Imagine a triangle; the WHY being at the base, the WHAT on the left side, and the HOW on the right.
We tend to spend most of our time in the WHAT we are doing and the HOW we are doing it but very little time in the WHY we are doing it. The WHY is the foundation of the entire process.
Now imagine the triangle again, adding a horizontal line two-thirds of the way up with the word logic above the line and the word emotion below the line.
In all buying decisions, emotion is far more important than logic. In fact, it is my firm view that all decisions are made emotionally… not logically.
In a world that has become impersonal, where the big things make little difference, it’s the little things which make a big difference.
Personal job satisfaction and motivation are driven by far more than financial factors such as salary and benefits. This can include relocation services, career development, choice of work location, flexibility to spend time with children and attend school functions and sports days.
Every person experiences important moments in their lives, but in business, there is one that stands out above all others: the moment a person changes from someone with a job to someone with a purpose. Whilst the motivation to do so must come from within, the triggers that compel them to make the switch are the ones you can create.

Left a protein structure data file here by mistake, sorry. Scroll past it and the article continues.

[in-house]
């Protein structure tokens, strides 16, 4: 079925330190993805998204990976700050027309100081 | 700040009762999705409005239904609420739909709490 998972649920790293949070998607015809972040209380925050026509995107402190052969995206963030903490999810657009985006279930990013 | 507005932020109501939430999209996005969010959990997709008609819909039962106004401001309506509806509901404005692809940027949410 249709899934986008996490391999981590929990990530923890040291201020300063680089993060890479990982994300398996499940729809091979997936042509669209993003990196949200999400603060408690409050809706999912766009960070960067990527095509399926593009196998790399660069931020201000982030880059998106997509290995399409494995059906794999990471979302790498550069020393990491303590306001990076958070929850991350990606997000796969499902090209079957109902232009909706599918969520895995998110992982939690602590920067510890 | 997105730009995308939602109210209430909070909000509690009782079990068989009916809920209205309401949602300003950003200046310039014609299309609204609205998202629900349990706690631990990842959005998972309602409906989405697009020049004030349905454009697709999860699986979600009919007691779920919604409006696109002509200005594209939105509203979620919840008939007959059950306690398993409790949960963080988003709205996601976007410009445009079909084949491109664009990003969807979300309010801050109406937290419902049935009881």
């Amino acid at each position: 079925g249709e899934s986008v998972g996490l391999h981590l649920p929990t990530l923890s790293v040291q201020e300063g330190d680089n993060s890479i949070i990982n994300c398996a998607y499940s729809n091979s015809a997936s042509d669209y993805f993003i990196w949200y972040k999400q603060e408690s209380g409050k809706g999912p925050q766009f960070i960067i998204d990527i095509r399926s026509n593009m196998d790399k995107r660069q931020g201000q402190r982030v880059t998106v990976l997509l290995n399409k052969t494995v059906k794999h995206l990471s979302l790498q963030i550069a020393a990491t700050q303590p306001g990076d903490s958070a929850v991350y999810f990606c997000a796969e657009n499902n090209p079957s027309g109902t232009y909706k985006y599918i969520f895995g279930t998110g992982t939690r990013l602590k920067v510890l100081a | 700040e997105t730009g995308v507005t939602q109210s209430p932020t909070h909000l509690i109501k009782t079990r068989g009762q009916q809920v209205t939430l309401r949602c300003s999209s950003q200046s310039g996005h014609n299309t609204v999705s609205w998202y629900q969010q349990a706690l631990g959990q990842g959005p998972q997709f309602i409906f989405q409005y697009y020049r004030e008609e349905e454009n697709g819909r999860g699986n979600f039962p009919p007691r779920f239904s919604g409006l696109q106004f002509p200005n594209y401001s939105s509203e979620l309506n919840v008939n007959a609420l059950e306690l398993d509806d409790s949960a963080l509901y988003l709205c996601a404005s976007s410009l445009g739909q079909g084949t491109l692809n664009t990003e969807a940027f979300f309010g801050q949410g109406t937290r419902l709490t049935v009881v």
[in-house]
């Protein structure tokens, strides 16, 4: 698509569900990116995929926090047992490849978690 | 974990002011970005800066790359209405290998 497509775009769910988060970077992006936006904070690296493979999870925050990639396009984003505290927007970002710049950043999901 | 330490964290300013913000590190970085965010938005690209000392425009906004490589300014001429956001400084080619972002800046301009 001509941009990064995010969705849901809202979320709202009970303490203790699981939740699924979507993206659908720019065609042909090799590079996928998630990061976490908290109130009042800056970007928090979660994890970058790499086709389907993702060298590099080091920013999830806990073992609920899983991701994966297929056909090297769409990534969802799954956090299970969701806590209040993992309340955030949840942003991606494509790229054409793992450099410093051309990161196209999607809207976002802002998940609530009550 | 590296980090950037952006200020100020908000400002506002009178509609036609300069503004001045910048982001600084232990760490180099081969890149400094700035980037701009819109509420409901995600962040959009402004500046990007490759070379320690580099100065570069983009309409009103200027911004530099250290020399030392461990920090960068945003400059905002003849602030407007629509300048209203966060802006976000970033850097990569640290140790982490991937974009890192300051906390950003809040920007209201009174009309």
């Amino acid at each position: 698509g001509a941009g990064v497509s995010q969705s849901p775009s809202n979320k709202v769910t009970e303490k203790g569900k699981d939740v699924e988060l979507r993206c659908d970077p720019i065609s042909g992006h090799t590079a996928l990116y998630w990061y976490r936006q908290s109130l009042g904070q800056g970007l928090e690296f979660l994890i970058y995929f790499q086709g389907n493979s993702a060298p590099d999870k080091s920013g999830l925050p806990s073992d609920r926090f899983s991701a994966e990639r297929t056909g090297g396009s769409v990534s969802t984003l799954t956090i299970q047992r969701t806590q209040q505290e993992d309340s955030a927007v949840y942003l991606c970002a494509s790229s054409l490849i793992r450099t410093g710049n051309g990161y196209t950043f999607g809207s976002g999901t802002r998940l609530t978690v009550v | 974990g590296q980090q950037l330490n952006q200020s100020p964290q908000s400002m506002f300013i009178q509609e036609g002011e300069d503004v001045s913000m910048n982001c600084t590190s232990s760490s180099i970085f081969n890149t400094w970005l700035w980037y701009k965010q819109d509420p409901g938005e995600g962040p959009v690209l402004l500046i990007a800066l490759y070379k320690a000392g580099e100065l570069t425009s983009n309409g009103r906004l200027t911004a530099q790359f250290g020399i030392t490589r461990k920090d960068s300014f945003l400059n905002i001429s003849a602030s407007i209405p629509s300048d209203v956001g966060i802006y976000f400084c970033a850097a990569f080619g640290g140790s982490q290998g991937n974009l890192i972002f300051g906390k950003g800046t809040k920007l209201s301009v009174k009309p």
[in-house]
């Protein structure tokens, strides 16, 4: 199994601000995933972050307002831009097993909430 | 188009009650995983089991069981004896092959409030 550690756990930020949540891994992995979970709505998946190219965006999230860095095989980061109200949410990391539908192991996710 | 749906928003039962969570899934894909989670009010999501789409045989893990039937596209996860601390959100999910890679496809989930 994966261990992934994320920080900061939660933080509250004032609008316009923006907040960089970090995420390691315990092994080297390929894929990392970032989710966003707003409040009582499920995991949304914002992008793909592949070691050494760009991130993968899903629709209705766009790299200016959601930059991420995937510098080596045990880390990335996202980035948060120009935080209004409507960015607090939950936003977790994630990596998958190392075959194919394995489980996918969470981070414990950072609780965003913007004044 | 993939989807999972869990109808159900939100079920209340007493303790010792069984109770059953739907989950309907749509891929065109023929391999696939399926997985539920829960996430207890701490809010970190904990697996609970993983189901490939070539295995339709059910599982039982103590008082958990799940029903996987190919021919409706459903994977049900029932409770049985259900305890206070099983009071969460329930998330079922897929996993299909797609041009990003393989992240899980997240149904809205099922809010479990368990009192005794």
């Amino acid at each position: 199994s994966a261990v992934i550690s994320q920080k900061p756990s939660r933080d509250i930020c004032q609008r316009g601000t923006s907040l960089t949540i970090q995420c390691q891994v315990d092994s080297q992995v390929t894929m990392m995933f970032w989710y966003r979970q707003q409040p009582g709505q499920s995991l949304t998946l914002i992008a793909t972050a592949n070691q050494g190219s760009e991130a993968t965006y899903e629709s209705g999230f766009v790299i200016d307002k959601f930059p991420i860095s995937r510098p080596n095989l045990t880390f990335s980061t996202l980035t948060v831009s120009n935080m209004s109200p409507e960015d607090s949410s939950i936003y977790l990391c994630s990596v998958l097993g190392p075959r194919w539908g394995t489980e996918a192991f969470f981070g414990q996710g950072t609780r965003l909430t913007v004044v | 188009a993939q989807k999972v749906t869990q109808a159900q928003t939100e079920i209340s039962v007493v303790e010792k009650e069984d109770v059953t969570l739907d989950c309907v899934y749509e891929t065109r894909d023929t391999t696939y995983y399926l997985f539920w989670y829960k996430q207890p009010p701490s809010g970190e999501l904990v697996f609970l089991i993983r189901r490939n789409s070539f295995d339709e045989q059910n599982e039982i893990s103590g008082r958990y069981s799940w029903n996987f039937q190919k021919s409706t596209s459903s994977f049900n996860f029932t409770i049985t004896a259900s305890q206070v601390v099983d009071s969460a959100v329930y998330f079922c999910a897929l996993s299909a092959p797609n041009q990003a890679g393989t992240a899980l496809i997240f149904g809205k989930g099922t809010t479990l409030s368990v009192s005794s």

As a leader of others, you have a number of tools available for growing, developing and unlocking the potential in your people. The key to success is knowing when to use each tool depending on where your people are at. Is it attitude, skills or knowledge or combination of all three.
“The growth and development of people is the highest calling of leadership.” Harvey S Firestone
Want to understand the key performance tools at your disposal, check out; 3 core principles for growing and developing your people
Manage and lead through performance can conjure up both positive and negative meanings in peoples’ minds and ‘performance management’ perhaps are two words that fall into this camp.
For the leader who leads others, performance management is a culture and a way of being when building and leading their high performing teams. But to do this, you must first take stock of your people.
Most people have heard or used Pareto’s 80/20 rule in business development and sales as a tool for analysing which customers contribute to the majority of sales and profits. A second application is for identifying and unlocking your people talent.
Here’s how it works:
20% are top performers, 70% are the heart and soul of your business and 10% are disruptors.